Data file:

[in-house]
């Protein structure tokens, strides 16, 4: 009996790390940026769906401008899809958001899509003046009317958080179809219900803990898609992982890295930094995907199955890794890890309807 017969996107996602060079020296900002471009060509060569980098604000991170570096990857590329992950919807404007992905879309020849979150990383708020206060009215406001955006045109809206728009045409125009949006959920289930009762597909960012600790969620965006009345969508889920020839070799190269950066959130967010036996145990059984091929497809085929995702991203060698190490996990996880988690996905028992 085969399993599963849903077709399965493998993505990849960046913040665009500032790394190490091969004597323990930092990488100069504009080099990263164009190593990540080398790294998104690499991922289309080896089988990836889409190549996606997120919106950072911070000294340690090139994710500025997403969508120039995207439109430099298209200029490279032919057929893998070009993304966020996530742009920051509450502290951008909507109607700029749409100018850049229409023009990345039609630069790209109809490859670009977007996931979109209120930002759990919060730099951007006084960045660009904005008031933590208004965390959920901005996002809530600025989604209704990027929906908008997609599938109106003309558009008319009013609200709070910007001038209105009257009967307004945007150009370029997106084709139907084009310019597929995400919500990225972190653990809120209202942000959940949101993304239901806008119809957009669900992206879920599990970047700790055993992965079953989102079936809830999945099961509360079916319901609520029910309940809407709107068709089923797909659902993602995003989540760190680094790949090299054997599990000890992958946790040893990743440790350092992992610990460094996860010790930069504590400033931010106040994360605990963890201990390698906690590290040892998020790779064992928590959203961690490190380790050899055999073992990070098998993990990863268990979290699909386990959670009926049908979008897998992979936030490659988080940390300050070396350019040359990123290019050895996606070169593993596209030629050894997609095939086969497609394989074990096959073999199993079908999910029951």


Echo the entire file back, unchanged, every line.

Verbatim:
[in-house]
């Protein structure tokens, strides 16, 4: 009996790390940026769906401008899809958001899509003046009317958080179809219900803990898609992982890295930094995907199955890794890890309807 017969996107996602060079020296900002471009060509060569980098604000991170570096990857590329992950919807404007992905879309020849979150990383708020206060009215406001955006045109809206728009045409125009949006959920289930009762597909960012600790969620965006009345969508889920020839070799190269950066959130967010036996145990059984091929497809085929995702991203060698190490996990996880988690996905028992 085969399993599963849903077709399965493998993505990849960046913040665009500032790394190490091969004597323990930092990488100069504009080099990263164009190593990540080398790294998104690499991922289309080896089988990836889409190549996606997120919106950072911070000294340690090139994710500025997403969508120039995207439109430099298209200029490279032919057929893998070009993304966020996530742009920051509450502290951008909507109607700029749409100018850049229409023009990345039609630069790209109809490859670009977007996931979109209120930002759990919060730099951007006084960045660009904005008031933590208004965390959920901005996002809530600025989604209704990027929906908008997609599938109106003309558009008319009013609200709070910007001038209105009257009967307004945007150009370029997106084709139907084009310019597929995400919500990225972190653990809120209202942000959940949101993304239901806008119809957009669900992206879920599990970047700790055993992965079953989102079936809830999945099961509360079916319901609520029910309940809407709107068709089923797909659902993602995003989540760190680094790949090299054997599990000890992958946790040893990743440790350092992992610990460094996860010790930069504590400033931010106040994360605990963890201990390698906690590290040892998020790779064992928590959203961690490190380790050899055999073992990070098998993990990863268990979290699909386990959670009926049908979008897998992979936030490659988080940390300050070396350019040359990123290019050895996606070169593993596209030629050894997609095939086969497609394989074990096959073999199993079908999910029951």